Consumers’ understanding and expectations of a community-based recovery-oriented mental health rehabilitation unit: a pragmatic grounded theory ana…
Authors of this article are:
Parker S, Dark F, Newman E, Hanley D, McKinlay W, Meurk C.
A summary of the article is shown below:
AIMS: Incorporating consumer perspectives into mental health services design is important in working to deliver recovery-oriented care. One of the challenges faced in mental health rehabilitation services is limited consumer engagement with the available support. Listening to consumers’ expectations of mental health services, and what they hope to achieve, provides an opportunity to examine the alignment between existing services and the priorities and preferences of the people who use them. We explored consumer understandings and expectations of three recovery-oriented community-based residential mental-health rehabilitation units using semi-structured interviews; two of these units were trialling a staffing model integrating peer support with clinical care.METHODS: Twenty-four consumers completed semi-structured interviews with an independent interviewer during the first 6 weeks of their stay at the rehabilitation unit. Most participants had a primary diagnosis of schizophrenia or a related psychotic disorder (87%). A pragmatic approach to grounded theory guided the analysis, facilitating identification of content and themes, and the development of an overarching conceptual map.RESULTS: The rehabilitation units were considered to provide a transformational space and a transitional place. The most common reason given for engagement was housing insecurity or homelessness rather than the opportunity for rehabilitation engagement. Differences in expectations did not emerge between consumers entering the clinical and integrated staffing model sites.CONCLUSIONS: Consumers understand the function of the rehabilitation service they are entering. However, receiving rehabilitation support may not be the key driver of their attendance. This finding has implications for promoting consumer engagement with rehabilitation services. The absence of differences between the integrated and clinical staffing models may reflect the novelty of the rehabilitation context. The study highlights the need for staff to find better ways to increase consumer awareness of the potential relevance of evidence-based rehabilitation support to facilitating their recovery.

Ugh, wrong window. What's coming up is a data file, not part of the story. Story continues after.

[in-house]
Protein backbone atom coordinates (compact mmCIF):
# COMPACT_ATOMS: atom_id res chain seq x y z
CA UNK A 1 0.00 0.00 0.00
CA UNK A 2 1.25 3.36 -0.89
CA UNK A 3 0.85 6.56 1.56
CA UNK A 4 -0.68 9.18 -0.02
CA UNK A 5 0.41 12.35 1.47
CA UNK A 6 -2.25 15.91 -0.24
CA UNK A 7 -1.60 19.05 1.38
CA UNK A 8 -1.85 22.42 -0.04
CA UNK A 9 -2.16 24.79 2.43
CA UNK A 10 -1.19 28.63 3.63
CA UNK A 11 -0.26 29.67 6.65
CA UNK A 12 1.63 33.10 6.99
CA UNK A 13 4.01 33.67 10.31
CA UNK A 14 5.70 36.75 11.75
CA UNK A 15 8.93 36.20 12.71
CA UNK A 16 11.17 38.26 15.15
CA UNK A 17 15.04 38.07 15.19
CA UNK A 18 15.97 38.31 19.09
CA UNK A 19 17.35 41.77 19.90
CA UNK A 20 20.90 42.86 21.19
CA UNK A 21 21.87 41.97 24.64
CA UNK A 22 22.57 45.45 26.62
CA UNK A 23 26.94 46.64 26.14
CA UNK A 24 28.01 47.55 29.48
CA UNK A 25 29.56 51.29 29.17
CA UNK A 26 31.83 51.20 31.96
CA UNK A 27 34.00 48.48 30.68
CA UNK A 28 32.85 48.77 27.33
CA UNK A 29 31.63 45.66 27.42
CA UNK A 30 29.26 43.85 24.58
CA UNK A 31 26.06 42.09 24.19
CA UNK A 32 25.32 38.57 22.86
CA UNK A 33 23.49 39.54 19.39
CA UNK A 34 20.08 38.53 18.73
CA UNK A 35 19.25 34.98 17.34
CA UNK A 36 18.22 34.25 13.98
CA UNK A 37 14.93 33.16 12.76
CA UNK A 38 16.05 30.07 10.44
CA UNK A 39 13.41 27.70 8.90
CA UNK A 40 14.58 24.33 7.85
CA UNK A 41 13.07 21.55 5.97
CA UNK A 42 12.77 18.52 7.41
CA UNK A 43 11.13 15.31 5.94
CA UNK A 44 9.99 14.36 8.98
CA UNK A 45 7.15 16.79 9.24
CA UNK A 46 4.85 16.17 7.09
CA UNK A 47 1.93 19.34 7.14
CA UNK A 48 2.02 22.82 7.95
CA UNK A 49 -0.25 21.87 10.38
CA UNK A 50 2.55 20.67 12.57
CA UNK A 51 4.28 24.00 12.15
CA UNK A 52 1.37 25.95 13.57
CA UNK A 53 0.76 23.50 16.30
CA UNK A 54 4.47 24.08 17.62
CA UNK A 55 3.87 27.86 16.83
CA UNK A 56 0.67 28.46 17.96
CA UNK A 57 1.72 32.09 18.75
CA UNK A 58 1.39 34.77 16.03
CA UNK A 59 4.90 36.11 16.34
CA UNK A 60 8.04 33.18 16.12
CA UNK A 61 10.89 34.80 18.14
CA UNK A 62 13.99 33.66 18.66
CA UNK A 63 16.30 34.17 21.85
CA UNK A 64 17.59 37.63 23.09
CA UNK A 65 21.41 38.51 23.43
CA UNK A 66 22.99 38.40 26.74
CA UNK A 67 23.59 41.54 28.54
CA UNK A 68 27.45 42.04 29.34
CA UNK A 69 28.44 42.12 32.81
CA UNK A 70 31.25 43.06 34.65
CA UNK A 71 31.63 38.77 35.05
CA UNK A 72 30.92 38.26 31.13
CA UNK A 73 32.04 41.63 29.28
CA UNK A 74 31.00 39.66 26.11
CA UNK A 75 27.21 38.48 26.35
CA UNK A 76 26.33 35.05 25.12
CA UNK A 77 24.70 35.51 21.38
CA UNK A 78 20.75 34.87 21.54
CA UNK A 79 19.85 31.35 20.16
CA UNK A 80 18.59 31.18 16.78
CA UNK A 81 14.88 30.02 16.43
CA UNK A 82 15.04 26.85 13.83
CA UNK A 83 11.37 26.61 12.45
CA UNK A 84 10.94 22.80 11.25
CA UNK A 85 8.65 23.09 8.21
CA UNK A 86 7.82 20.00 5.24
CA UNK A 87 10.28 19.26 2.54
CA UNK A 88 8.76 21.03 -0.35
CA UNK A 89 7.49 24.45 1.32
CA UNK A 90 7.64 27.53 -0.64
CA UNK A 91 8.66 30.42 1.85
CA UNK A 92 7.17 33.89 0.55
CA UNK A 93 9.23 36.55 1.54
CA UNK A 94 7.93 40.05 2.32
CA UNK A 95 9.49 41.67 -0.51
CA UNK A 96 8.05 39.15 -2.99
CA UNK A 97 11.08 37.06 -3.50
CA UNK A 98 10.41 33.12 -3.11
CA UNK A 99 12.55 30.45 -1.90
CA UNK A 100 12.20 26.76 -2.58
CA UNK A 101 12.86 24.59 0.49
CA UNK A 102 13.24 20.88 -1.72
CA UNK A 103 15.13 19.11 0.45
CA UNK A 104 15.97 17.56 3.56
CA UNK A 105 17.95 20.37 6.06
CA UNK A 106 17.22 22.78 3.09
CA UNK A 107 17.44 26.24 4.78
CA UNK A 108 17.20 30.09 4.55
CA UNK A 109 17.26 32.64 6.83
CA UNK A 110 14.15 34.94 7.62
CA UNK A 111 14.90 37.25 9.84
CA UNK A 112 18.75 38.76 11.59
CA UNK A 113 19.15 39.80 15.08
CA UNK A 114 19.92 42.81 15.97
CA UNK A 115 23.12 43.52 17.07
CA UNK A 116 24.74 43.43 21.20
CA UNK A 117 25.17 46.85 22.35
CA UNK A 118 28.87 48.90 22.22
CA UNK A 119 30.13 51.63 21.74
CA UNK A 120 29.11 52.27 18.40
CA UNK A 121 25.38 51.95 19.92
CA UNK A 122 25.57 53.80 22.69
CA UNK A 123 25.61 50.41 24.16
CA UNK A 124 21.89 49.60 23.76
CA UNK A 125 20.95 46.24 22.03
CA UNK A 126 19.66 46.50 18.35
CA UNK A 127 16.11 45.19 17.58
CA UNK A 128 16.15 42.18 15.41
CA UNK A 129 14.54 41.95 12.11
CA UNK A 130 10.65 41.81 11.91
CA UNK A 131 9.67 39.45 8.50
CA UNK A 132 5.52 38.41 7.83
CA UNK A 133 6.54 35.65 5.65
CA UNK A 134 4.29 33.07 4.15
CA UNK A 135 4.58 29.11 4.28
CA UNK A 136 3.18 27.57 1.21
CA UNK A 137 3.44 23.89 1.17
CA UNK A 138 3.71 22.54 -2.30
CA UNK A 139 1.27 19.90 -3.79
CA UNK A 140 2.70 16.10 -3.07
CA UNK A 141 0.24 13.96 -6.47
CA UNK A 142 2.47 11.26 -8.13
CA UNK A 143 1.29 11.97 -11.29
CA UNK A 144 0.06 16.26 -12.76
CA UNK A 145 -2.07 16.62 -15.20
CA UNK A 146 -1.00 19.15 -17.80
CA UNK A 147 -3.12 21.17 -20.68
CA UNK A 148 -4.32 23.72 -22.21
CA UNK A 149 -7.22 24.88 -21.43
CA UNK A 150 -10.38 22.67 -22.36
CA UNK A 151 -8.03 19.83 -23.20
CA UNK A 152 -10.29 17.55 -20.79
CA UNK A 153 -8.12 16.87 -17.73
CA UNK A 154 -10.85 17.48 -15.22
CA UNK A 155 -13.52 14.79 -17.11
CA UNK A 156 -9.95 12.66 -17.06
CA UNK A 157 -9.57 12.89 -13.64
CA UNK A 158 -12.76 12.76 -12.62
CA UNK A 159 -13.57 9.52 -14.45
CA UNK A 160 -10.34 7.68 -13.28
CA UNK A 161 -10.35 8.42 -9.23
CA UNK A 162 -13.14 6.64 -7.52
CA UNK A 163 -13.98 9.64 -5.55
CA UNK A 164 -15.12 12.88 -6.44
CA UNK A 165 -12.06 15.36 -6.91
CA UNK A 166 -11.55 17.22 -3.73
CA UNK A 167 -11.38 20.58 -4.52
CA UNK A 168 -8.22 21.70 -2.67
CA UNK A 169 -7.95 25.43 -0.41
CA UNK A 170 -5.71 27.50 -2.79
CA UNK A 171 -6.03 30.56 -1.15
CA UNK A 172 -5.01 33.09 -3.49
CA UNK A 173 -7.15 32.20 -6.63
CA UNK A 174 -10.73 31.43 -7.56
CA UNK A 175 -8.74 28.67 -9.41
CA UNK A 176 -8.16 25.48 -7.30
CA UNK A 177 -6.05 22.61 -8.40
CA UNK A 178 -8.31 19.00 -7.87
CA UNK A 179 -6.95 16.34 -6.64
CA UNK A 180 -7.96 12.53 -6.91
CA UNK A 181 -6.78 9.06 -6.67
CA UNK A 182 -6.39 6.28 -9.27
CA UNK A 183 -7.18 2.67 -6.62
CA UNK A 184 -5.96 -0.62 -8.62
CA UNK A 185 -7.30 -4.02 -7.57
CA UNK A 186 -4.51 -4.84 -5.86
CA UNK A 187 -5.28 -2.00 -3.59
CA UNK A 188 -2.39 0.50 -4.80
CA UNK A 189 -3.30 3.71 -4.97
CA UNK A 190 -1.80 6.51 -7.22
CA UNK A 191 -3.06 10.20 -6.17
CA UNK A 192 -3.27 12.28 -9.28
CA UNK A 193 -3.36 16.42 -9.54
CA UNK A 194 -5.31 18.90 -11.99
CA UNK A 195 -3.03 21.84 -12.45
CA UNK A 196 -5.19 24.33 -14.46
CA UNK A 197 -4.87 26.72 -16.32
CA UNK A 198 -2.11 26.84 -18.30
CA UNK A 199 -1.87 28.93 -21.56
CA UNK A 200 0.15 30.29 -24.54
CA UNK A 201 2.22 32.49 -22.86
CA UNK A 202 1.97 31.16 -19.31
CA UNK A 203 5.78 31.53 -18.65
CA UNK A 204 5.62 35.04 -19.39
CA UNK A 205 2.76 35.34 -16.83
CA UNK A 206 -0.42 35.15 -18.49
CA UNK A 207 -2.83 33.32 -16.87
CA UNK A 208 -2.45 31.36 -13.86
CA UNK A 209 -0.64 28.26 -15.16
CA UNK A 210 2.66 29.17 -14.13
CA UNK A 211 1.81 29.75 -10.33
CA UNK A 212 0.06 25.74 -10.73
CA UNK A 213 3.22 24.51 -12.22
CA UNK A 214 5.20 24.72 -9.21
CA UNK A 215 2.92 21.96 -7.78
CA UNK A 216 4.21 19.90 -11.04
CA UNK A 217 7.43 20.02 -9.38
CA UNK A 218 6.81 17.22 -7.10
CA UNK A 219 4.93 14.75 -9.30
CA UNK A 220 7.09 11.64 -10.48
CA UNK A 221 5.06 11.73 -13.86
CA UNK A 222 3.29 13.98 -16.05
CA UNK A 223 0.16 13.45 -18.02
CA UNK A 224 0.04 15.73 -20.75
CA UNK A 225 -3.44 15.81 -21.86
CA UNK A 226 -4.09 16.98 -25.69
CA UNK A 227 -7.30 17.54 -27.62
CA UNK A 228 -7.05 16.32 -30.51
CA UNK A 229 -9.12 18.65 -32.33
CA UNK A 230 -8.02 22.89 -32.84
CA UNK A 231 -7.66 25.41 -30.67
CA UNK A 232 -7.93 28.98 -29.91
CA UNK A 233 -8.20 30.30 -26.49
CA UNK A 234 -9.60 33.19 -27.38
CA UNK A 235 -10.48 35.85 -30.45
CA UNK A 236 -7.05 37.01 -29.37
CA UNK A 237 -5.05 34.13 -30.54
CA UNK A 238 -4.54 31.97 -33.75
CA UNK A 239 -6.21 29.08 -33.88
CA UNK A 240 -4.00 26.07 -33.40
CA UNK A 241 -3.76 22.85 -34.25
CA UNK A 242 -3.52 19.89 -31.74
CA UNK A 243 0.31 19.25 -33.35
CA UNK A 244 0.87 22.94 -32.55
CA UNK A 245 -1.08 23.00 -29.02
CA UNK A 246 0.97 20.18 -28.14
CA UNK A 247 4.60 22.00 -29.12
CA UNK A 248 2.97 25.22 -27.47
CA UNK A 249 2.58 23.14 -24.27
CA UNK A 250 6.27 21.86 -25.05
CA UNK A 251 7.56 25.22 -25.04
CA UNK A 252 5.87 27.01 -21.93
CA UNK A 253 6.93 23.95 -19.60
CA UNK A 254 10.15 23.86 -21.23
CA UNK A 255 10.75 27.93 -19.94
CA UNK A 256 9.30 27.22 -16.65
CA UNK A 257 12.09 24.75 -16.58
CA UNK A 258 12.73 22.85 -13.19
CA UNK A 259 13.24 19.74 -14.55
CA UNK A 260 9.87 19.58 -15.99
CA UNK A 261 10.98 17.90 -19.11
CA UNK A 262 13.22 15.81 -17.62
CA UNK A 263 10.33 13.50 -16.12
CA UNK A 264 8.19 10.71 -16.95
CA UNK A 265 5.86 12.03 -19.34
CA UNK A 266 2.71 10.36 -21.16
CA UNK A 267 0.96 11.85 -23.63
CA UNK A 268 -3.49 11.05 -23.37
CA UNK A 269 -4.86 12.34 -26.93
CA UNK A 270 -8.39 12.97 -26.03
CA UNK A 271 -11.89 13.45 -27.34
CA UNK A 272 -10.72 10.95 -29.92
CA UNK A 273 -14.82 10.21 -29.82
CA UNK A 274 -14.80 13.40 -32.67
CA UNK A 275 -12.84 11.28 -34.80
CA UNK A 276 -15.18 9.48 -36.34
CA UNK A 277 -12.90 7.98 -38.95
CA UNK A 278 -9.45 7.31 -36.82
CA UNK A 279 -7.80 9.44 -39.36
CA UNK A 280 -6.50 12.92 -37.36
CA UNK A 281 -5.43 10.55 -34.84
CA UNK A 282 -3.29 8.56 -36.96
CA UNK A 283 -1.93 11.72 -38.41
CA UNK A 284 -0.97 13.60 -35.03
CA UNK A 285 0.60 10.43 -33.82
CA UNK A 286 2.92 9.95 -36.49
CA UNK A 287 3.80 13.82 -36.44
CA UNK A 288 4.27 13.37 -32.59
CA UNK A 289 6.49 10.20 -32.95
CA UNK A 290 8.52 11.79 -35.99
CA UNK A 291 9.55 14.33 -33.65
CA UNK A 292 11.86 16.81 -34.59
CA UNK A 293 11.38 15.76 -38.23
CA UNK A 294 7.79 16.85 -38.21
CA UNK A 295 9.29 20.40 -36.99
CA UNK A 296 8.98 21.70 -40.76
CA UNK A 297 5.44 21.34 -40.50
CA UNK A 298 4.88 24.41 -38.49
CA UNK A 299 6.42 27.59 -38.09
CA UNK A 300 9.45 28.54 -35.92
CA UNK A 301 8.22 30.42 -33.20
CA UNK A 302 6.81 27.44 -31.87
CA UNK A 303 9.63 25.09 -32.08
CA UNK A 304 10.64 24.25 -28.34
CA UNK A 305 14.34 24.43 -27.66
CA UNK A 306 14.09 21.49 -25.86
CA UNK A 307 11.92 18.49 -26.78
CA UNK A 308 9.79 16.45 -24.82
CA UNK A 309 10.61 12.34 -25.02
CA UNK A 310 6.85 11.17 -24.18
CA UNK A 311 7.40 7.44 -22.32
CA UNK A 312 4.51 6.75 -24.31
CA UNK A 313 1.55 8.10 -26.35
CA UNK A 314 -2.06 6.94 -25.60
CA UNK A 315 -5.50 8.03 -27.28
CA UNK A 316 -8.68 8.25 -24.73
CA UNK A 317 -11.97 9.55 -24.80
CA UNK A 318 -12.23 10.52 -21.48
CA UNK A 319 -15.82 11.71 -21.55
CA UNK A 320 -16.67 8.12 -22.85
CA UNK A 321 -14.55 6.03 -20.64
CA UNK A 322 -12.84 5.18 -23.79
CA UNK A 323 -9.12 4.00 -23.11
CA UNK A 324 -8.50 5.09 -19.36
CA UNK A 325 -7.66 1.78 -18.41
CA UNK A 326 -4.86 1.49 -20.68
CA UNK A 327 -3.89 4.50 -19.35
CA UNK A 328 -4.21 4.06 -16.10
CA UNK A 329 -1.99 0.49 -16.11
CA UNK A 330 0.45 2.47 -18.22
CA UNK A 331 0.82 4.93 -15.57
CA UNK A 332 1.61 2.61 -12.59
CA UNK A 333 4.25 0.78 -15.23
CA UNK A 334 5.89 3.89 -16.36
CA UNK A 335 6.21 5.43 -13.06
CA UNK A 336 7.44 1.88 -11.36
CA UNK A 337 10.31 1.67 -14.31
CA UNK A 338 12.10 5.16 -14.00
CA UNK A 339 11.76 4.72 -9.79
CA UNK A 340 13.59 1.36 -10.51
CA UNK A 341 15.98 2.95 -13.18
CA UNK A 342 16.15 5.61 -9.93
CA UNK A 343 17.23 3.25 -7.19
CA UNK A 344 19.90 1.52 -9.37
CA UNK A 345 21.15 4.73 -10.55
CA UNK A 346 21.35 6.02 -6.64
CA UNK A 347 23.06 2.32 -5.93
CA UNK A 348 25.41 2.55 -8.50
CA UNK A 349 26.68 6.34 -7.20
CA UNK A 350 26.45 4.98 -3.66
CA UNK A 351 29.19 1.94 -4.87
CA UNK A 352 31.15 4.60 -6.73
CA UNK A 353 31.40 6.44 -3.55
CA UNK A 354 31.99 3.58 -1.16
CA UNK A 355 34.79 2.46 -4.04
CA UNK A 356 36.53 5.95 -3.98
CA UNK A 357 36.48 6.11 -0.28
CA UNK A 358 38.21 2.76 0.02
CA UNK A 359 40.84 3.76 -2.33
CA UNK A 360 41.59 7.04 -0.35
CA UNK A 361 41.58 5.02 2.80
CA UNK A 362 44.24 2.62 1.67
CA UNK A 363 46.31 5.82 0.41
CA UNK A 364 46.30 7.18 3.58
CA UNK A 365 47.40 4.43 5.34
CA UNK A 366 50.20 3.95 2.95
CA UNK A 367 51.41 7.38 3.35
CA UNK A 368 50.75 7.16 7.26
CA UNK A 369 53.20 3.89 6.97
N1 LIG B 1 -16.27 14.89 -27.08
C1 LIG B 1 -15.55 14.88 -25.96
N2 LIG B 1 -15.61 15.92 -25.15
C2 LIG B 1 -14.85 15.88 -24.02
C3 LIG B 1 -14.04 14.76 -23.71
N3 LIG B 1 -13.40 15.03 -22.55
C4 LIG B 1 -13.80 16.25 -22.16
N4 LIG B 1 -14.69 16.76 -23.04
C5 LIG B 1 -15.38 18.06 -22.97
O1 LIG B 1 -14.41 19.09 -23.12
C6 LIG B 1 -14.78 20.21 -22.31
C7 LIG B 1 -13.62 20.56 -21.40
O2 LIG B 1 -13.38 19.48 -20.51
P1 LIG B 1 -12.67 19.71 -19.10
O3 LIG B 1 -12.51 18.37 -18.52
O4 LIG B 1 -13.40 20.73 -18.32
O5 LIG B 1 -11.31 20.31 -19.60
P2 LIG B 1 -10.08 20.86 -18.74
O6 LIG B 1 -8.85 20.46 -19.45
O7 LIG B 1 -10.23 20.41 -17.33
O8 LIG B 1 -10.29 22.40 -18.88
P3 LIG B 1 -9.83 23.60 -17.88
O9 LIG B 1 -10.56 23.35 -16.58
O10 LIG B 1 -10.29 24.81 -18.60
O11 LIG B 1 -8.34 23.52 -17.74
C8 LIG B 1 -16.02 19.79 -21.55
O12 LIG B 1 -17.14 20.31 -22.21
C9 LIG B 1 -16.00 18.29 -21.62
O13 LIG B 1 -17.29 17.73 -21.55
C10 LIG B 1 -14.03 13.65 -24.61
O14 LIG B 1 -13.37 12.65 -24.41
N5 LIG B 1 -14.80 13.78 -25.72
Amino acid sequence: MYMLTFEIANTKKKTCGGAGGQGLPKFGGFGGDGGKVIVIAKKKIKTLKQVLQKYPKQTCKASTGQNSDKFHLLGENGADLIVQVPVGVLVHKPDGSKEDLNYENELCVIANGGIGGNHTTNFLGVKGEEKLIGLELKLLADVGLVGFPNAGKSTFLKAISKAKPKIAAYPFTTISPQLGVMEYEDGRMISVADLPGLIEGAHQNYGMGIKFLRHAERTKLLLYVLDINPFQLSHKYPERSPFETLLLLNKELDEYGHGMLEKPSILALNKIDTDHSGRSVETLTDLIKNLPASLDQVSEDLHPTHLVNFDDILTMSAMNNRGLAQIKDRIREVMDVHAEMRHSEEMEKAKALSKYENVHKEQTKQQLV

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This article is a good source of information and a good way to become familiar with topics such as: Qualitative research;rehabilitation;residential services;schizophrenia;service-user perspectives.
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